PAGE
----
However, Blue Cross said its rate hike proposal would be 8.8 percent if the company had assurance from Congress that the Affordable Care Act will continue reimbursing insurers for hefty ACA discounts available to low-income customers. […]Long story short: the Republican plan calls for the elimination of CSR subsidies, which help poor people afford deductibles and other health care costs. The problem, as Tajlili explained to ABC11, is that the law would still require BCBS to offer CSR benefits.
Blue Cross cited several reasons for requesting an average rate increase of 22.9 percent. One is an increase in medical costs, including doctors, hospitals and and medicines, which the insurer cites every year it seeks rate increases.
Another is the looming elimination of “cost sharing reductions” in the Republican [Obamacare replacement] plan. These reductions offer extra subsidies on deductibles and other out-of-pocket costs to lower-income people whose household incomes are between 100 percent and 250 percent of the federal poverty level.
The reductions are available for a single customer with a household income ranging from $12,000 to $25,000, and for a family of four with a household income ranging from $25,000 to $62,000, said Brian Tajlili, the company’s director of actuarial and pricing services.
Tajliji noted that about 67 percent of the people Blue Cross insures under the ACA in North Carolina qualify for the cost sharing reductions.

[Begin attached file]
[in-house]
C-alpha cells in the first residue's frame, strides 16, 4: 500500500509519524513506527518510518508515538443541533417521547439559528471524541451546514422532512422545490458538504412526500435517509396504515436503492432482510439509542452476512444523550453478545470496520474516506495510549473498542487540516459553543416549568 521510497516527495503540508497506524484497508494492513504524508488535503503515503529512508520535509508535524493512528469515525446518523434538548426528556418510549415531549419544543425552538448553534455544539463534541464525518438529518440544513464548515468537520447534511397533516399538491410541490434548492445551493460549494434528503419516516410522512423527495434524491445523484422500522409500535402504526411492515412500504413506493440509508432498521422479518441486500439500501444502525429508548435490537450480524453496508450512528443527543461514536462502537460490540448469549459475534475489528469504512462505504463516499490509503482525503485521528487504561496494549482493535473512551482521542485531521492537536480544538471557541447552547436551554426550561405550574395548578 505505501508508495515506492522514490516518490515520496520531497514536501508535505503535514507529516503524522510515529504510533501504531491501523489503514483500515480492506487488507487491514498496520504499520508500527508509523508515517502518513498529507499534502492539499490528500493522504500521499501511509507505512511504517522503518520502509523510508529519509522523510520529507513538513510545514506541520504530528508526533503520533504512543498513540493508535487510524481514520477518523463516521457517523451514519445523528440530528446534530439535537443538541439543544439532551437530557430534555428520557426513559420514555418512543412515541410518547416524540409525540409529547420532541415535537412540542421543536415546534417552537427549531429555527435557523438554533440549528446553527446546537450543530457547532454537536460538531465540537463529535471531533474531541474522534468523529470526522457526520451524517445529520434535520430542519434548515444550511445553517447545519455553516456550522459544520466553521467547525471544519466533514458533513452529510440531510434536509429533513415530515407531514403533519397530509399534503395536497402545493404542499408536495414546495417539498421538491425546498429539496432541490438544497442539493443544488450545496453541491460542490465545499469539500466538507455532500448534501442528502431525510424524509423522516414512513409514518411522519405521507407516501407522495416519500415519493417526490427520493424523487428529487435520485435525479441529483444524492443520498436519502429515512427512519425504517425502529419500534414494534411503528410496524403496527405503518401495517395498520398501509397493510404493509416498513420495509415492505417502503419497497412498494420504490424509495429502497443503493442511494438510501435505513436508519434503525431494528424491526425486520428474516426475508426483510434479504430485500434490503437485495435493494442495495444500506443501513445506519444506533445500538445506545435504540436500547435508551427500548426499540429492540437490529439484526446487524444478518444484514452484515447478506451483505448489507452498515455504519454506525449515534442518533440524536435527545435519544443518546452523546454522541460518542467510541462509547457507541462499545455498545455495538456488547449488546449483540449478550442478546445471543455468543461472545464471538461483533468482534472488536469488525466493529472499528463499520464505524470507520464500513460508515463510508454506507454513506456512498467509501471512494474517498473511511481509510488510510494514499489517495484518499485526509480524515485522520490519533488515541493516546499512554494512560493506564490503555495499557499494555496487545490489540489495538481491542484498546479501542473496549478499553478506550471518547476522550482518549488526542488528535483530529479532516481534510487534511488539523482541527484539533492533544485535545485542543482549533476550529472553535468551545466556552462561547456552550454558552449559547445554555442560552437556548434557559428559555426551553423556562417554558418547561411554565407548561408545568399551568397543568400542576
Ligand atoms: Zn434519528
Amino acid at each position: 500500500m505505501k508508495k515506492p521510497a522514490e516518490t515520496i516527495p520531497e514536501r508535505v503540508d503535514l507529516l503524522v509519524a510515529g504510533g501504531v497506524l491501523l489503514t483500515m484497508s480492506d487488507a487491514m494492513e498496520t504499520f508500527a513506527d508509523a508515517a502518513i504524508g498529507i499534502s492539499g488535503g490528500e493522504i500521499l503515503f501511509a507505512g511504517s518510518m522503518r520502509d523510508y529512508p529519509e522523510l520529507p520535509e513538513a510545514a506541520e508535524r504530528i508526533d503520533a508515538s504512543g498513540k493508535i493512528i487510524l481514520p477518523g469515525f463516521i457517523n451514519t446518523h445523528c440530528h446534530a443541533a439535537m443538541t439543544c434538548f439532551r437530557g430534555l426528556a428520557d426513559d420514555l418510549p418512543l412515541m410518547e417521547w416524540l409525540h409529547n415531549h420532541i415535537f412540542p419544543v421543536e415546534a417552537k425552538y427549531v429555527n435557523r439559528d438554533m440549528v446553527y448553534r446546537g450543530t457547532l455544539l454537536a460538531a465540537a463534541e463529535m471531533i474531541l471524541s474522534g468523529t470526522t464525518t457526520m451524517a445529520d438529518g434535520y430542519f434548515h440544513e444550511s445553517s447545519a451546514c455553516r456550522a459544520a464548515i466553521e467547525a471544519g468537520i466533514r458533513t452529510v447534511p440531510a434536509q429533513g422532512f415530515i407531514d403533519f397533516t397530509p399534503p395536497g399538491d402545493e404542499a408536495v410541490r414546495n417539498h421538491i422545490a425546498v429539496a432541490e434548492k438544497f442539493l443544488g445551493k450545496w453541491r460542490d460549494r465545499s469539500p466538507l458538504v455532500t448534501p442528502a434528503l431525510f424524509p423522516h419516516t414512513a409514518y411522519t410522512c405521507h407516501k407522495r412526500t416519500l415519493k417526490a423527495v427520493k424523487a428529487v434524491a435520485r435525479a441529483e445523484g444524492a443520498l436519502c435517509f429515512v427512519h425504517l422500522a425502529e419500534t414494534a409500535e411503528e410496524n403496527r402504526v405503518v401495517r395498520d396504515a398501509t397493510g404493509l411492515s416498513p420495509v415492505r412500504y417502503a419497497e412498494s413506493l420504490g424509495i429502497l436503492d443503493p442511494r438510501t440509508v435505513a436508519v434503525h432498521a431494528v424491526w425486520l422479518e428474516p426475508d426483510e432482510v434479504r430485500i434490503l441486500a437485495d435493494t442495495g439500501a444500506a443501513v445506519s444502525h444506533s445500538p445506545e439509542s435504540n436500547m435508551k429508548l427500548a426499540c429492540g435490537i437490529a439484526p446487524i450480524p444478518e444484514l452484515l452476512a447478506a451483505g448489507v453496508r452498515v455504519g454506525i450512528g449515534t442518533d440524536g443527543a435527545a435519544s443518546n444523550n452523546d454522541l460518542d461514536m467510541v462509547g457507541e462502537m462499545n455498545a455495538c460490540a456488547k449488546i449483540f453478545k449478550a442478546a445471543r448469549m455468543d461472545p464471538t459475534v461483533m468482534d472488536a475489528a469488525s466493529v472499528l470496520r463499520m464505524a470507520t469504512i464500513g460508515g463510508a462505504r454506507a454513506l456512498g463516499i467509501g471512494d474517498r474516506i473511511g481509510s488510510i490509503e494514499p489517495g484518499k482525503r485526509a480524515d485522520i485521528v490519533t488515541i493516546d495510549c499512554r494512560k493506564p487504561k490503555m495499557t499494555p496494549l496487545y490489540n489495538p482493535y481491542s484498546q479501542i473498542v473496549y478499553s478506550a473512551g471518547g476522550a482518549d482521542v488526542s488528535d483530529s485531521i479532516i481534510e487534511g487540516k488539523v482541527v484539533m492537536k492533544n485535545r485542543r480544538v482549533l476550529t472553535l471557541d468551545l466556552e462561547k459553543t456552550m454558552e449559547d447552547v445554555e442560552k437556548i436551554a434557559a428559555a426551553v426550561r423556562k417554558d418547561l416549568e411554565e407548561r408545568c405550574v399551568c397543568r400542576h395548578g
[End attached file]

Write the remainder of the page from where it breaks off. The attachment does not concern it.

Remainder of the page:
"We're seeing the market begin to stabilize after three years of coverage. Unfortunately, the lack of CSR funding significantly increases the rates for all ACA customers. We are still required to offer the additional CSR benefits to participate in the Exchange, so covering these costs without CSR funding will drive up our average rate for next year."Indeed, President Trump has repeatedly threatened to cut off CSR payments, which amount to about $7 billion a year, as part of an effort to force Democrats to support the Republicans’ American Health Care Act, which would send the Obamacare markets into a tailspin.
In an interview with The Economist, Trump said he would cut off the cost-sharing reductions (CSRs) — payments that reimburse insurers for providing discounted out-of-pocket costs to help those with low incomes afford insurance.If there’s one thing insurance markets hate, it’s uncertainty. And this is uncertainty—and it’s destabilizing the exchanges. Then again, perhaps that’s a feature, not a bug.
"[T]here is no Obamacare, it’s dead. Plus we’re subsidizing it and we don’t have to subsidize it. You know if I ever stop wanting to pay the subsidies, which I will," Trump said. "Anytime I want."